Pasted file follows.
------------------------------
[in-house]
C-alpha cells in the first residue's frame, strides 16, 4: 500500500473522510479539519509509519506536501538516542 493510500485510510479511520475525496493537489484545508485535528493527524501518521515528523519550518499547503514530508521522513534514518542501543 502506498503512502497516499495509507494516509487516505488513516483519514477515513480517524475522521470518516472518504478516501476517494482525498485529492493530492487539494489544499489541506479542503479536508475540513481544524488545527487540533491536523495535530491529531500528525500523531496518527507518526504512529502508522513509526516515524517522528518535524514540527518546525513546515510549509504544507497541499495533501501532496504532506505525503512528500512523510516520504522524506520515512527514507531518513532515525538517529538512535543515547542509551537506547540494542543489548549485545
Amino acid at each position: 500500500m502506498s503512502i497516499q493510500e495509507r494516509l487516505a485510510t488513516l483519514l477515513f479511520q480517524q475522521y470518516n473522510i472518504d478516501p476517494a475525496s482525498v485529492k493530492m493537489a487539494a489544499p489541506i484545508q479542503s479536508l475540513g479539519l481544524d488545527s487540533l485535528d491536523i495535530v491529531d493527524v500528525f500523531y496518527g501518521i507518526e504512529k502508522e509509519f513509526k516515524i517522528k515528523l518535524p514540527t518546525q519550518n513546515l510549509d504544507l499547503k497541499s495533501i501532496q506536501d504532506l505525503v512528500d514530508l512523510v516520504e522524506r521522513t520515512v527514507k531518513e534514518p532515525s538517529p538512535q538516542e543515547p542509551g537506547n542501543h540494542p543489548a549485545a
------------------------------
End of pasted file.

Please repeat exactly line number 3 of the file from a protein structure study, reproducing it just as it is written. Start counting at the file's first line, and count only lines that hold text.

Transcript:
Amino acid at each position: 500500500m502506498s503512502i497516499q493510500e495509507r494516509l487516505a485510510t488513516l483519514l477515513f479511520q480517524q475522521y470518516n473522510i472518504d478516501p476517494a475525496s482525498v485529492k493530492m493537489a487539494a489544499p489541506i484545508q479542503s479536508l475540513g479539519l481544524d488545527s487540533l485535528d491536523i495535530v491529531d493527524v500528525f500523531y496518527g501518521i507518526e504512529k502508522e509509519f513509526k516515524i517522528k515528523l518535524p514540527t518546525q519550518n513546515l510549509d504544507l499547503k497541499s495533501i501532496q506536501d504532506l505525503v512528500d514530508l512523510v516520504e522524506r521522513t520515512v527514507k531518513e534514518p532515525s538517529p538512535q538516542e543515547p542509551g537506547n542501543h540494542p543489548a549485545a